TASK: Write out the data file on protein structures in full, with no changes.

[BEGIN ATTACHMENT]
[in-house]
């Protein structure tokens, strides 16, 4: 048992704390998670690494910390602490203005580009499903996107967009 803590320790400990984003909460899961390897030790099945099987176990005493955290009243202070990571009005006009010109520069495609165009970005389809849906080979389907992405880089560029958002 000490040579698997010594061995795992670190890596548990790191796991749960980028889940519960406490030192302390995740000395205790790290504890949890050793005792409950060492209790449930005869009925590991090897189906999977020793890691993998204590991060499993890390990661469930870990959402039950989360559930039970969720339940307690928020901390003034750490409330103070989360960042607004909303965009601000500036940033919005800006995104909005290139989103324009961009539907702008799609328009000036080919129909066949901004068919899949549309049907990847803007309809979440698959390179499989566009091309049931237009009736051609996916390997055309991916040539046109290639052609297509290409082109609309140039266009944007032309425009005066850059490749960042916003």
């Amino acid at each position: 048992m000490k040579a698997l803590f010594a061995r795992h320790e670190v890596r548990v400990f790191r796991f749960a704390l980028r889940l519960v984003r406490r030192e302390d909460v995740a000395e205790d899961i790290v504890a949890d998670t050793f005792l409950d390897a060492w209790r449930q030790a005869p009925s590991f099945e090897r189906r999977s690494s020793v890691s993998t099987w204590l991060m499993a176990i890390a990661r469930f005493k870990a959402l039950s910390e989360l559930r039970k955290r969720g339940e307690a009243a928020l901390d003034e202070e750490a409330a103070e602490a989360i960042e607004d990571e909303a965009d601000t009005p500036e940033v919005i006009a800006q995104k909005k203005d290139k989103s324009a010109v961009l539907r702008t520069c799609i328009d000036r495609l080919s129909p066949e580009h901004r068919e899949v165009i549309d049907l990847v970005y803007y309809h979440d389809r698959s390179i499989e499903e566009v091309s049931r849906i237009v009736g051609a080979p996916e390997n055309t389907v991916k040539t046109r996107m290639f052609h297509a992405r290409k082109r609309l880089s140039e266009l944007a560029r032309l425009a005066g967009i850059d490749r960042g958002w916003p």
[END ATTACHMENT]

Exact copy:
[in-house]
């Protein structure tokens, strides 16, 4: 048992704390998670690494910390602490203005580009499903996107967009 803590320790400990984003909460899961390897030790099945099987176990005493955290009243202070990571009005006009010109520069495609165009970005389809849906080979389907992405880089560029958002 000490040579698997010594061995795992670190890596548990790191796991749960980028889940519960406490030192302390995740000395205790790290504890949890050793005792409950060492209790449930005869009925590991090897189906999977020793890691993998204590991060499993890390990661469930870990959402039950989360559930039970969720339940307690928020901390003034750490409330103070989360960042607004909303965009601000500036940033919005800006995104909005290139989103324009961009539907702008799609328009000036080919129909066949901004068919899949549309049907990847803007309809979440698959390179499989566009091309049931237009009736051609996916390997055309991916040539046109290639052609297509290409082109609309140039266009944007032309425009005066850059490749960042916003």
């Amino acid at each position: 048992m000490k040579a698997l803590f010594a061995r795992h320790e670190v890596r548990v400990f790191r796991f749960a704390l980028r889940l519960v984003r406490r030192e302390d909460v995740a000395e205790d899961i790290v504890a949890d998670t050793f005792l409950d390897a060492w209790r449930q030790a005869p009925s590991f099945e090897r189906r999977s690494s020793v890691s993998t099987w204590l991060m499993a176990i890390a990661r469930f005493k870990a959402l039950s910390e989360l559930r039970k955290r969720g339940e307690a009243a928020l901390d003034e202070e750490a409330a103070e602490a989360i960042e607004d990571e909303a965009d601000t009005p500036e940033v919005i006009a800006q995104k909005k203005d290139k989103s324009a010109v961009l539907r702008t520069c799609i328009d000036r495609l080919s129909p066949e580009h901004r068919e899949v165009i549309d049907l990847v970005y803007y309809h979440d389809r698959s390179i499989e499903e566009v091309s049931r849906i237009v009736g051609a080979p996916e390997n055309t389907v991916k040539t046109r996107m290639f052609h297509a992405r290409k082109r609309l880089s140039e266009l944007a560029r032309l425009a005066g967009i850059d490749r960042g958002w916003p």